About Me

My photo
My work can be found in REAL: Regarding Arts and Letters, The Jabberwock Review, The Emerson Review, Storyglossia, The MacGuffin, Confrontation, Passages North, SmokeLong Quarterly, elimae, wigleaf, Pank, New Delta Review, and Gargoyle #57, among others. One of my stories has been translated into Farsi by Asadollah Amraee, and many others by Jalil Jafari, two of which have been published in the Iranian journal, Golestaneh Magazine. Currently, I'm an Associate editor for Narrative Magazine. In 2011, I was awarded the Carol Houck Smith Contributor Scholarship for the Bread Loaf Writers' Conference.

Friday, February 18, 2005


I have lived most of my life in Vermont, mostly on the outskirts of a small city, for a couple of years in the flatter countryside of western Vermont, near the New York Border. It wasn't until I moved to southern Vermont, in a scooped out valley in the middle of tall ski mountains that I began to see Moose. I saw my first one as I drove up "Terrible Mountain," a name given to a mountain that made driving the road that ran over it a nightmare in the winter. He stood off to my left, just at the edge of a thick woods. He was huge and majestic and lovely. I pulled the car over and rolled my window down. We stared at each other. I could hear his breath. A quiet huffing. I sat there for a few minutes before rolling up my window to him and his world and driving off to my own.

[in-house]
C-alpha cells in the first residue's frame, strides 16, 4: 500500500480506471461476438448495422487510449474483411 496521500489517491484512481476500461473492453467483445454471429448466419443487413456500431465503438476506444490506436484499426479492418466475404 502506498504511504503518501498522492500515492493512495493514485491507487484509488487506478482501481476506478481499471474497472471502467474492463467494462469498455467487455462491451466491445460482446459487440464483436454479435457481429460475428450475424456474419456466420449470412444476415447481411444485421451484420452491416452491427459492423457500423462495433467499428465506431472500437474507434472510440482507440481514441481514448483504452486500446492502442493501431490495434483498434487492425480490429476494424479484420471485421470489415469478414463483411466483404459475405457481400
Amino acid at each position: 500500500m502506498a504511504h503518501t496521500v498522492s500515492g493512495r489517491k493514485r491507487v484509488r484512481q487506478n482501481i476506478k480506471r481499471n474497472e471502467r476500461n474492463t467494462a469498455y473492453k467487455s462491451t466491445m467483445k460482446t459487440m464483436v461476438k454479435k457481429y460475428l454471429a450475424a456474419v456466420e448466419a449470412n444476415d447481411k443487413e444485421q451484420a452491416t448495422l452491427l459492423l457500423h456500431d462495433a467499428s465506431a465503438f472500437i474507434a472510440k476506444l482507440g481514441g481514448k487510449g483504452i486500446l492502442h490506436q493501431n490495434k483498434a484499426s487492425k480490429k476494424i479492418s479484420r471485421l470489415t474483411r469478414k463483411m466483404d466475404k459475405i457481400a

The second moose I saw was walking along Route 100 in Weston. He may have been following the river. I slowed down but didn't have time that day to stop and enjoy. I worried about him so close to the road.
And of course, there were stories about cars hitting moose. Sometimes there were deaths. My ex-husband hit a moose on his way home from work. He's lucky to be alive. As many nights as I drove over Terrible Mountain or the treacherous road over Mt. Holly I was lucky to never have met a moose in the dark. But I looked for them. I always knew they were there, just beyond the curtain of the night.

Anyway, this poem from Word Riot had me thinking about moose:



Myfanwy Collins said...


this poem is heartbreaking! I love your memories of moose. They are so BIG aren't they? Sort of like Buffalo--when you see one up close you realize, "wow. this thing could kill me."

Allen and I met a moose on a thin, thin trail in Glacier National Park in Montana. Luckily it was a cow who wanted nothing more than to get away from us. Had it been a bull we might have been in trouble because it was rutting season and we were very close.

Of course, they say if a moose charges you, you should hide behind a tree and it will forget about you. They are sort of on the same intellectual wavelength as cows.

katrina said...

I didn't know that! That's good advice because yes, they are huge creatures.

Glacier Park must have been amazing!


Kath Fish said...

Oh I've never seen a moose. I'd love to. Katrina, this is so beautifully written and I love the name "Terrible Mountain." I'll go read the poem in Word Riot too....

Web Analytics